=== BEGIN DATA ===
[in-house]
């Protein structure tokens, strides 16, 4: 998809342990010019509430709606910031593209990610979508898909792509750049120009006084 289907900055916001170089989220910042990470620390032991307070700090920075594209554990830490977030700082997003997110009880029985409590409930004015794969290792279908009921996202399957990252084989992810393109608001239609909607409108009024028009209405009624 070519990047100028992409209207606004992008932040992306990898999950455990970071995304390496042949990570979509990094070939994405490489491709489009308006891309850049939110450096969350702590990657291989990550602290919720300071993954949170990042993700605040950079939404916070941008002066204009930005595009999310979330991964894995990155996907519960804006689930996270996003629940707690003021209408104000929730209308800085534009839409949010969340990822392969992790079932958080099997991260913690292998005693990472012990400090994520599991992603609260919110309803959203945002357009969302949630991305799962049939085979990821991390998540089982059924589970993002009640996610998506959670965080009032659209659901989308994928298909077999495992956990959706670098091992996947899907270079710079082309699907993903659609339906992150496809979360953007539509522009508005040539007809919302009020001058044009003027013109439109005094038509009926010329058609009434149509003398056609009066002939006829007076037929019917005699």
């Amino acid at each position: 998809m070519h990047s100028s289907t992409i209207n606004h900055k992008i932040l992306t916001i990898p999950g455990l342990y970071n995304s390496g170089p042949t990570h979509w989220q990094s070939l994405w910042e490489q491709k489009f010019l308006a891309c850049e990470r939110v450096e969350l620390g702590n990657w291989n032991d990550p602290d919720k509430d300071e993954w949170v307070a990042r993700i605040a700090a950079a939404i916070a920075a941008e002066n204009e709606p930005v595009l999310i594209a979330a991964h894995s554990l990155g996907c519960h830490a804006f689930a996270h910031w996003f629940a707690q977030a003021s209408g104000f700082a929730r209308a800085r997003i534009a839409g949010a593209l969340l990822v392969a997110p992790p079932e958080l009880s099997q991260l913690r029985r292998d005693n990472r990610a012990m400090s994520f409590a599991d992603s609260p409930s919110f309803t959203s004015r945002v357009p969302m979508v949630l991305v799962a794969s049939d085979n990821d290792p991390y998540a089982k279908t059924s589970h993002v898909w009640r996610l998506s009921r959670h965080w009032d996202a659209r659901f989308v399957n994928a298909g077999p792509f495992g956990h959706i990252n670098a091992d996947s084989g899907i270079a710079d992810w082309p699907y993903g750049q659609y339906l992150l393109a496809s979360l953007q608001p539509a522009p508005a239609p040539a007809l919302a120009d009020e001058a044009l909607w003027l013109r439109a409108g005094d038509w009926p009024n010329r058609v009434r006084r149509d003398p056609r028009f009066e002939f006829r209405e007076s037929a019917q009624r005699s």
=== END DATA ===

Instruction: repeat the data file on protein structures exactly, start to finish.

[in-house]
């Protein structure tokens, strides 16, 4: 998809342990010019509430709606910031593209990610979508898909792509750049120009006084 289907900055916001170089989220910042990470620390032991307070700090920075594209554990830490977030700082997003997110009880029985409590409930004015794969290792279908009921996202399957990252084989992810393109608001239609909607409108009024028009209405009624 070519990047100028992409209207606004992008932040992306990898999950455990970071995304390496042949990570979509990094070939994405490489491709489009308006891309850049939110450096969350702590990657291989990550602290919720300071993954949170990042993700605040950079939404916070941008002066204009930005595009999310979330991964894995990155996907519960804006689930996270996003629940707690003021209408104000929730209308800085534009839409949010969340990822392969992790079932958080099997991260913690292998005693990472012990400090994520599991992603609260919110309803959203945002357009969302949630991305799962049939085979990821991390998540089982059924589970993002009640996610998506959670965080009032659209659901989308994928298909077999495992956990959706670098091992996947899907270079710079082309699907993903659609339906992150496809979360953007539509522009508005040539007809919302009020001058044009003027013109439109005094038509009926010329058609009434149509003398056609009066002939006829007076037929019917005699």
């Amino acid at each position: 998809m070519h990047s100028s289907t992409i209207n606004h900055k992008i932040l992306t916001i990898p999950g455990l342990y970071n995304s390496g170089p042949t990570h979509w989220q990094s070939l994405w910042e490489q491709k489009f010019l308006a891309c850049e990470r939110v450096e969350l620390g702590n990657w291989n032991d990550p602290d919720k509430d300071e993954w949170v307070a990042r993700i605040a700090a950079a939404i916070a920075a941008e002066n204009e709606p930005v595009l999310i594209a979330a991964h894995s554990l990155g996907c519960h830490a804006f689930a996270h910031w996003f629940a707690q977030a003021s209408g104000f700082a929730r209308a800085r997003i534009a839409g949010a593209l969340l990822v392969a997110p992790p079932e958080l009880s099997q991260l913690r029985r292998d005693n990472r990610a012990m400090s994520f409590a599991d992603s609260p409930s919110f309803t959203s004015r945002v357009p969302m979508v949630l991305v799962a794969s049939d085979n990821d290792p991390y998540a089982k279908t059924s589970h993002v898909w009640r996610l998506s009921r959670h965080w009032d996202a659209r659901f989308v399957n994928a298909g077999p792509f495992g956990h959706i990252n670098a091992d996947s084989g899907i270079a710079d992810w082309p699907y993903g750049q659609y339906l992150l393109a496809s979360l953007q608001p539509a522009p508005a239609p040539a007809l919302a120009d009020e001058a044009l909607w003027l013109r439109a409108g005094d038509w009926p009024n010329r058609v009434r006084r149509d003398p056609r028009f009066e002939f006829r209405e007076s037929a019917q009624r005699s």